• "It is the price of democracy that the possibilities of conscious control are restricted to the fields where true agreement exists and that in some fields things must be left to chance." - 109
  • "It may well be true that our generation talks and thinks too much of democracy and too little of the values which it serves....Democracy is essentially a means, a utilitarian device for safeguarding internal peace and individual freedom. As such it is by no means infallible or certain." - 110
  • "It cannot be denied that the Rule of Law produces economic inequality -- all that can be claimed for it is that this inequality is not designed to affect particular people in a particular way." - 117
  • "Central planning means that the economic problem is to be solved by the community instead of the individual; but this involves that it must also be the community, or rather its representatives, who must decide the relative importance of the different needs." - 127
  • "in competition chance and good luck are often as important as skill and foresight in determining the fate of different people." - 134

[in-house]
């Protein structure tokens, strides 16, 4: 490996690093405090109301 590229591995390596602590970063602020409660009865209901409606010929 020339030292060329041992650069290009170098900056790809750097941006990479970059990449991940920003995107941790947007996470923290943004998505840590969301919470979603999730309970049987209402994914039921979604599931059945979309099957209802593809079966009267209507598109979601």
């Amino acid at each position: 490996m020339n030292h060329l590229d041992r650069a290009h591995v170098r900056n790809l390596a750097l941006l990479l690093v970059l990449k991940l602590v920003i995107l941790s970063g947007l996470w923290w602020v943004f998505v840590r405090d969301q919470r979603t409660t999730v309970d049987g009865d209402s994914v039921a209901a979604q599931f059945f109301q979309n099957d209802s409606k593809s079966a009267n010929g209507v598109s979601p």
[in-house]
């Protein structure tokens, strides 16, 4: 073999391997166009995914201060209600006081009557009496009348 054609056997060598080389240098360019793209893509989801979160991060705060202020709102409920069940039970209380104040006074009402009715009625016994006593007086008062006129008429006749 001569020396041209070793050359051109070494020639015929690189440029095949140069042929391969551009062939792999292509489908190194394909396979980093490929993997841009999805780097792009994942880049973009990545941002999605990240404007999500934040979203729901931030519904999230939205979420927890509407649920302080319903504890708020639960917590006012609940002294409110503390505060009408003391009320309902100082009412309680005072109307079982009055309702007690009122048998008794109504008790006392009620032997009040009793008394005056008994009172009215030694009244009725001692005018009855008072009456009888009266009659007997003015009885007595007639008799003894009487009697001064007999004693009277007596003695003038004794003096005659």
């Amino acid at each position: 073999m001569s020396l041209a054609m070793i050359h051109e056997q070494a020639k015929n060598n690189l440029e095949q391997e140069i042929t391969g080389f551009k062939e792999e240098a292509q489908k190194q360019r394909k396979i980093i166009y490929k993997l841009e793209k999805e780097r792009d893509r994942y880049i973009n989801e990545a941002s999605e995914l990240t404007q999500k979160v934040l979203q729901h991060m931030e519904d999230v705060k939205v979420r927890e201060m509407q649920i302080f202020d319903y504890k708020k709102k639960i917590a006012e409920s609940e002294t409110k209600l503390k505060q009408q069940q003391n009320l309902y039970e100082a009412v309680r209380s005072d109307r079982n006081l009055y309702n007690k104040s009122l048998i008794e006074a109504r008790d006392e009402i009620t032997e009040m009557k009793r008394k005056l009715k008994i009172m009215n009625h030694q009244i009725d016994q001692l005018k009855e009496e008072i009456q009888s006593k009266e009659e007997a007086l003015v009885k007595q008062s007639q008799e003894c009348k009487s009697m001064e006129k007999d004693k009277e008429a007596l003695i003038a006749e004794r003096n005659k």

• "all government affects the relative position of different people and that there is under any system scarcely an aspect of our lives which may not be affected by government action is certainly true." - 139
  • "there can be no doubt that some minimum of food, shelter, and clothing, sufficient to preserve health and the capacity to work, can be assured to everybody." - 148
  • "It seems to be almost the law of human nature that it is easier for people to agree on a negative program -- on the hatred of an enemy, on the envy of those better off -- than on any positive task. The contrast between the 'we' and the 'they,' the common fight against those outside the group, seems to be an essential ingredient in any creed which will solidly knit together a group for common action." - 161